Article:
Current opinion in behavioral sciences
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#1Rebecca Boehme (Linköping University)H-Index: 10
#2Håkan Olausson (Linköping University)H-Index: 42
Humans need to be able to differentiate between signals they produce themselves and signals that arise from non-self-causes. It has long been discussed that the brain uses a copy of the motor command, an efference copy, to predict the sensory outcomes of one’s own action — and to attenuate these. While studies in humans suggest that cerebellum and supplementary motor area play crucial roles in the attenuation, a study in mice suggests a global suppression during self-touch. However, the sensory ...
#1Aikaterini Fotopoulou (UCL: University College London)H-Index: 40
#2Mariana von Mohr (RHUL: Royal Holloway, University of London)H-Index: 6
Last. Charlotte Krahé (University of Liverpool)H-Index: 14
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We focus on social touch as a paradigmatic case of the embodied, cognitive, and metacognitive processes involved in social, affective regulation. Social touch appears to contribute three interrelated but distinct functions to affective regulation. First, it regulates affects by fulfilling embodied predictions about social proximity and attachment. Second, caregiving touch, such as warming an infant, regulates affect by socially enacting homeostatic control and co-regulation of physiological stat...
#1Bogdan Zawadzki (University of Warsaw)H-Index: 14
#2Maria Cyniak-Cieciura (University of Social Sciences and Humanities)
This paper reviews studies on the relationship between temperament according to Jan Strelau’s Regulative Theory of Temperament and posttraumatic stress disorder (PTSD), with an emphasis on the results of psychological and genetic research. All temperament traits proposed by the RTT show relationships to PTSD symptoms, which was confirmed in both cross-sectional and prospective studies. The heritability of temperament traits was demonstrated in twin studies; their genetic basis was also shown in ...
#1Lisa WagelsH-Index: 11
#2Ute HabelH-Index: 62
Last. Benjamin ClemensH-Index: 11
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Just as for any other sensory system, researchers have long wanted to discriminate between the sensory discriminative and hedonic aspects of tactile perception. Supporting such a distinction, researchers have, in recent decades, uncovered the existence of a dedicated system of receptors in the hairy skin (C-Tactile, CT, afferents) that appear to be preferentially tuned to pleasant stroking (i.e. caressing) touch. No matter what kind of touch one is talking about, though, it is important to recog...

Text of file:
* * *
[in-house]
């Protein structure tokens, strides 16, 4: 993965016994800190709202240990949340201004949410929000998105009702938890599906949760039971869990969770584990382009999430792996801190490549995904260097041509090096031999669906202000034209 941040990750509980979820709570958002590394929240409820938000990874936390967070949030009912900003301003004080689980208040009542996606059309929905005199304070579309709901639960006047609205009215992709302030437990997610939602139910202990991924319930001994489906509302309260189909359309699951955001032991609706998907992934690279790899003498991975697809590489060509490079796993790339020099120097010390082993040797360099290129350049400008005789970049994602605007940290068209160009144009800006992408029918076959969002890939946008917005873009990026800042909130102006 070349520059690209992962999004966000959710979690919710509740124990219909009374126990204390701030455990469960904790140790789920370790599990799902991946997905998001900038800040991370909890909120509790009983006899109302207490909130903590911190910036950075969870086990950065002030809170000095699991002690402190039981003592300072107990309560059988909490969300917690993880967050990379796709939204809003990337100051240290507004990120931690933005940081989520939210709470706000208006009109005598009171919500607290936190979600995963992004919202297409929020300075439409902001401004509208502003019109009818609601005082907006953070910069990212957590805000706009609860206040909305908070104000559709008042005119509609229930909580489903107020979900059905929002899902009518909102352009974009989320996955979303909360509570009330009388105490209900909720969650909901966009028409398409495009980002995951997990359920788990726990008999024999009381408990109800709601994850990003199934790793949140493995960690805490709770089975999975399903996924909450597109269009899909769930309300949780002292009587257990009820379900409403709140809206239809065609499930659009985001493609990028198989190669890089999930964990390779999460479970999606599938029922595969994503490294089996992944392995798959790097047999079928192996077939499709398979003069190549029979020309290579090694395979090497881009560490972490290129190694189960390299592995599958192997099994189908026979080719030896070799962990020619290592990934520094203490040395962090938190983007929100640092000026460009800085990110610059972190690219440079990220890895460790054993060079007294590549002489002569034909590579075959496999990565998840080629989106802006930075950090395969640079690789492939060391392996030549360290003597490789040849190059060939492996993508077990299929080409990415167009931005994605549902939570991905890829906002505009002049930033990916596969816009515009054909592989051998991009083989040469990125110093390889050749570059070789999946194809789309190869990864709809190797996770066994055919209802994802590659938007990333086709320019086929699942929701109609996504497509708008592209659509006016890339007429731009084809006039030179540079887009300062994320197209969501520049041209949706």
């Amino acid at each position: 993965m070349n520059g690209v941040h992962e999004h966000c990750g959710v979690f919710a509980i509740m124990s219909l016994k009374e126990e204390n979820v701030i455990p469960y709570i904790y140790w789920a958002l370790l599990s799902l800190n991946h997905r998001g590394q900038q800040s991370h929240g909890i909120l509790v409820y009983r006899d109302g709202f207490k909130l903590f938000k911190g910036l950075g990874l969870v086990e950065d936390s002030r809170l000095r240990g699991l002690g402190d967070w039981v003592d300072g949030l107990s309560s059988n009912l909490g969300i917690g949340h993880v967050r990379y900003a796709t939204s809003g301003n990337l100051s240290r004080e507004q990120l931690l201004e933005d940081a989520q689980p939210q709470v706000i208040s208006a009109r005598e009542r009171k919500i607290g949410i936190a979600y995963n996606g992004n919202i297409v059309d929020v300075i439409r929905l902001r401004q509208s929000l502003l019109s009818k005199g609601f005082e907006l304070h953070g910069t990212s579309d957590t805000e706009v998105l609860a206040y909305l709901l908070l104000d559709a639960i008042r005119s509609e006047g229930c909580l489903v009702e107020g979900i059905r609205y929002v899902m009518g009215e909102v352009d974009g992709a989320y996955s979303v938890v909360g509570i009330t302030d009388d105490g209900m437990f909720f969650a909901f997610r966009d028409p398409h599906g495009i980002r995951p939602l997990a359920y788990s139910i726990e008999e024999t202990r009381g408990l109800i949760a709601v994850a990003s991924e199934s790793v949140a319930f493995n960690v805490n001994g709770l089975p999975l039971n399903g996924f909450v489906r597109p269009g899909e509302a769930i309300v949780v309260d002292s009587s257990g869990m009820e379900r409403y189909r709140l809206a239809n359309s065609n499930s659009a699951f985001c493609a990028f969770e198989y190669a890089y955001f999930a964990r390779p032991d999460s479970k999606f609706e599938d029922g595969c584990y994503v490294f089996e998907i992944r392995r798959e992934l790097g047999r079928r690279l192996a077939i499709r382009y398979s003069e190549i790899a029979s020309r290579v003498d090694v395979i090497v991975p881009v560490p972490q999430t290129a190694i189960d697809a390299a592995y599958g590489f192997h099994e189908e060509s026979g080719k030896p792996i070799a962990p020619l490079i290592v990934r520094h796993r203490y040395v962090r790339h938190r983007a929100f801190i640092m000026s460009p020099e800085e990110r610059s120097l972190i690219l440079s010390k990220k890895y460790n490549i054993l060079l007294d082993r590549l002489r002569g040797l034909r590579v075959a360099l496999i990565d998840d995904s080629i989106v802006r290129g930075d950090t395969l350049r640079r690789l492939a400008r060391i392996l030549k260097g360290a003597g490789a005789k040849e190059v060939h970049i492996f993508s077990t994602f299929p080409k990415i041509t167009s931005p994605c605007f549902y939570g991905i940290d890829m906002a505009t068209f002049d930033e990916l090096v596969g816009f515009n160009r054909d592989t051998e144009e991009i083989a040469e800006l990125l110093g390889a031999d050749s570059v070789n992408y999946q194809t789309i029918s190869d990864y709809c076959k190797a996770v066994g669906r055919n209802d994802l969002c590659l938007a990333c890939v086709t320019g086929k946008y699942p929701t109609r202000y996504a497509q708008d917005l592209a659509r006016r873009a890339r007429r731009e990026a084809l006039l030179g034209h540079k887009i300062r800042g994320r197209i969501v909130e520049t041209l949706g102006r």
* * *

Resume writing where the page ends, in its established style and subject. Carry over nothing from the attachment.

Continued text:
#1Martine Van Puyvelde (Royal Military Academy)H-Index: 10
#2Olivier Mairesse (Royal Military Academy)H-Index: 19
Last. Olivier
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Co-sleeping facilitates physiological regulation and interpersonal trust between partners. Here we discuss the possibility that this effect depends on C-tactile (CT) afferents—a class of unmyelinated mechanosensory cutaneous skin nerves that underlie both parasympathetic regulation and the rewarding neurochemistry of endogenous opioids and oxytocin. The literature reports that insomnia-related problems result from an overall difficulty to de-arouse. Moreover, sleep loss is prevalent in somatosen...
#1Ilona Croy (FSU: University of Jena)H-Index: 31
#2Merle T. Fairhurst (Bundeswehr University Munich)H-Index: 14
Last. Francis McGlone (LJMU: Liverpool John Moores University)H-Index: 64
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Touch plays an important role in the development of infants and children. In this review, we highlight the neural conditioning of affective touch and the related physiological responses, especially in the form of parasympathetic activation, pain suppression and stress relief. Based on recent studies, we show that the functionality of a population of C-tactile (CT) nerve fibers, hypothesized to provide the neurobiological substrate for the transmission of interpersonal touch, is already mature in...
#1Alisa R. Zoltowski (Vandy: Vanderbilt University)H-Index: 3
#2Michelle D. Failla (OSU: Ohio State University)H-Index: 13
Last. Carissa J. Cascio (Vandy: Vanderbilt University)H-Index: 27
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Interoception, the sense of the body’s physiological state, incorporates information from the skin. Both interoceptive input and social/affective touch are conveyed to the central nervous system through small diameter, unmyelinated afferent fibers that ultimately converge on the posterior insula. This relation is traceable developmentally to the heavy reliance of the fetus and infant on their mother/caregiver for autonomic regulation. Caregiving alleviates homeostatic/allostatic imbalances such ...
Touch forms a central component of social bonding, both in primates and in humans, via the brain’s endorphin system. In primates, this involves social grooming, acting via the CT neuron system. Although humans still use soft touch for bonding relationships, they have had to find ways of triggering the endorphin system without the need for physical touch in order to be able to increase the size of their social groups beyond the size of those characteristic of monkeys and apes. These behaviors inc...
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